Now this is hardly a boom but it will encourage the RBA who in recent speeches have lamented about the lack of risk-taking by business. They want to see a bit more of the “animal spirits” Keynes talked about. Perhaps!
RBA on hold – language tweaks less supportive of rate cuts
For tomorrow’s Board meeting, the RBA is sure to leave the cash rate at 2.5% and almost certain to repeat that “On present indications, the most prudent course is likely to be a period of stability in interest rates.”
Of course, this prudent course remains a balancing act between an $A that is too high for their liking and interest rates that are too low. They’d prefer a different mix for sure.
NAB still sees the RBA staying on hold as they wait for the mix of forces on the economy to resolve – this could take some time. We have also been warning that if the RBA need to do anything in the next year it is more likely to be a cut. On balance, recent developments have reduced the risk they may need to cut again and language tweaks in Tuesday’s Statement should reflect this.
Over the past month encouraging news has been the improvement in the NAB Business Survey and Capex expectations. A bit worrying has been the apparent reacceleration in house rices in recent months. The main piece of soft data last month was the rise in the unemployment rate from 6.0 to 6.4% in July, although some of this looks to be statistical quirk/sampling/changes.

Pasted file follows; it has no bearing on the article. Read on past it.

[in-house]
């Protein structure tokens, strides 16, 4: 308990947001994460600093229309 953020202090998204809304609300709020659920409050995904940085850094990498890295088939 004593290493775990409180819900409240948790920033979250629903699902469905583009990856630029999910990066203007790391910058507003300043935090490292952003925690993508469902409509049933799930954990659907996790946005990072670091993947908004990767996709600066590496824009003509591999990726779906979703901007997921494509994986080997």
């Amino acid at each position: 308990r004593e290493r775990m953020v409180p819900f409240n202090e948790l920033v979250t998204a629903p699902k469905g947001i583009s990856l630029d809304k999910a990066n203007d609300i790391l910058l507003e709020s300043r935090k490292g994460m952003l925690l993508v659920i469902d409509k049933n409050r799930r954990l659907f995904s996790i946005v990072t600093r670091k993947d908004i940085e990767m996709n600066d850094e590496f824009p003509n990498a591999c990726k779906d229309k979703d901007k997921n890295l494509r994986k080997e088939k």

Overall, the RBA remain awkwardly on hold. Market pricing reflects a small chance they may need to cut again and the first hike now not priced until early 2016. This market pricing is now a little softer than our forecast but overall close enough not to quibble.
NAB Lifts Near-Term AUD forecasts
We have revised our end 2014 forecast to 0.88 from 0.85, still looking for an eventual fall to 80 cents. The end-Sep forecast is maintained at 0.90.
We have not lost faith in our long-standing forecast for significant AUD depreciation. However, the conditions under which the decline is precipitated may take longer to eventuate, due to the low level of market volatility. Our present value model shows it is the low level of volatility which is the most significant contributor to the stronger than expected AUD. We would need a rise in volatility to drive a move lower in the AUD, and this may take longer to occur than previously thought. We still look to higher US interest rates, lower commodity prices and the terms of trade to fundamentally lower the AUD over the forecast horizon.
As noted, a huge week here and abroad. Locally, as well as the Q2 GDP and July retail sales already mentioned we also get July building approvals (to be soft) and house prices. Offshore, as well non-farm payrolls and the ECB meeting we have central banks meetings in Japan, the UK and Canada.
The ECB is the only Bank expected to make a policy change, with our European Research team expecting them to reduce the main refinancing rate by 10bps to 0.05%. In their view, Draghi’s speech at Jackson Hole, where he warned that ‘the risks of doing too little’ on demand side policies ‘outweighed the risks of doing too much’ and that the Governing Council ‘stand ready to adjust our policy stance further’ were signals that Draghi has now decided that deflationary risks have risen enough to merit further easing. They also expect Draghi to give more clarity on the ECB’s plans for private sector asset purchases, but these will come down the track if other measures aren’t working.